0.12 ± 0.33

30.6

0.821

Values are mean ± SD and CoV (%). CoV = coefficient of variation; LAD = left anterior descending artery; RCA = right coronary artery.

*Mean difference between first and second study.

Comparison of CoV between control and case.

Inter-observer and intra-observer myocardial perfusion reproducibility

There was good agreement for MPRi between and within observers, with low CoVs and moderate to high correlation coefficients (Table 7). Reproducibility was lower for the CAD versus the control group for both, inter- and intra-observer analysis, with a trend towards statistical significance for inter-observer analysis (p = 0.056).
Table 7

Inter- and intra-observer reproducibility for MPRi.

 

All Subjects

Control

Case

 
 

CoV

r

CoV

r

CoV

r

p*

Inter-observer

9.0

0.93

5.0

0.99

13.2

0.79

0.056

Intra-observer

5.3

0.94

4.2

0.96

7.0

0.76

0.733

CoV (%) = coefficient of variation. r = Spearman's correlation co-efficient.

*Comparison of CoV between control and case.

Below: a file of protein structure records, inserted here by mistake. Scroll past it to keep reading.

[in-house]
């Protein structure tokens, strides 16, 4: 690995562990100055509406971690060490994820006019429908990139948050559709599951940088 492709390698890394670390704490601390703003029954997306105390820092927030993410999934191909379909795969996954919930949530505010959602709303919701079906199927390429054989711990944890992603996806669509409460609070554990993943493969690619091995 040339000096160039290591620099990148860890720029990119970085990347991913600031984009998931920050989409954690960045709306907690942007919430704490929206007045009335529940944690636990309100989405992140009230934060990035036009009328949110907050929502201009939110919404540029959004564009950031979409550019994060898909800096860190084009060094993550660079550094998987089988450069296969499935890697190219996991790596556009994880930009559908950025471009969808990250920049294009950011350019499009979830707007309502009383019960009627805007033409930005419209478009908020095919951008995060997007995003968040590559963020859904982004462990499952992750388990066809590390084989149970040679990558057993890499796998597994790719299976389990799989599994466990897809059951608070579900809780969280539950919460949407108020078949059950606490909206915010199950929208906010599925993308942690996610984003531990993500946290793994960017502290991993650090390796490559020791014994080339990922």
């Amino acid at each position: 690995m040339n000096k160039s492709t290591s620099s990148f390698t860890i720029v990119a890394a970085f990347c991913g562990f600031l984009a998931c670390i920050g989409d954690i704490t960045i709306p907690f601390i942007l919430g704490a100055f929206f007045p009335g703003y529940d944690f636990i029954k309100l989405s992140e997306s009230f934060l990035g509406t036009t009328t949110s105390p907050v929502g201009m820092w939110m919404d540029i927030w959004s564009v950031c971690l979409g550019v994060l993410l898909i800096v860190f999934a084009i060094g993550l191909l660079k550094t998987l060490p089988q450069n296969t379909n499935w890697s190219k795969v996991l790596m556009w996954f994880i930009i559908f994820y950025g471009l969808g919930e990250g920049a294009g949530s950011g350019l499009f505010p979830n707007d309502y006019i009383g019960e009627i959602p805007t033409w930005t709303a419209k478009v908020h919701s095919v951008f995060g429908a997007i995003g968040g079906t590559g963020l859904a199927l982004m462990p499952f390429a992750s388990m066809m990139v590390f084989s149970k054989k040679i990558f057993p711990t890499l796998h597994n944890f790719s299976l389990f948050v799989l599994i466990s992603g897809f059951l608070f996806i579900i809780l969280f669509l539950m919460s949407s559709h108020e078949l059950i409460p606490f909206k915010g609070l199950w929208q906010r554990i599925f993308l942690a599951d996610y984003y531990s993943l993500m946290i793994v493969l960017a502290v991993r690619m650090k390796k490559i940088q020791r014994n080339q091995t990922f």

p < 0.02

Sample size estimation

Within-subject variability estimates for the number of ischemic segments, transmural ischemia index and MPRi are shown by the standard deviation of between-study differences for these parameters (Table 8). As shown, clinical trials utilizing CMR to detect changes in myocardial perfusion would require small sample sizes. For example, it is estimated that a two-group parallel-design trial would require 12 patients (6 vs. 6) to detect a mean difference of two abnormal segments or 74 patients (37 vs. 37) to detect a 0.20 change in MPRi with 90% power (2-alpha = 5%).
Table 8

Sample size estimates for myocardial perfusion by CMR.

Patient Group

SD*

Sample Size

All subjects

  

   2 segment change in number of ischemic segments

0.88

12

   0.10 change in transmural ischemia index

0.10

46

   0.20 change in myocardial perfusion reserve index

0.26

74

Low risk coronary artery disease - Control

  

   2 segment change in number of ischemic segments

0.57

8

   0.10 change in transmural ischemia index

0.11

54

   0.20 change in myocardial perfusion reserve index

0.28

86

Coronary artery disease - Case

  

   2 segment change in number of ischemic segments

1.14

16

   0.10 change in transmural ischemia index

0.09

38

   0.20 change in myocardial perfusion reserve index

0.22

54

*Standard deviation of differences between first and second study.

Sample size estimates for a two treatment parallel trial design.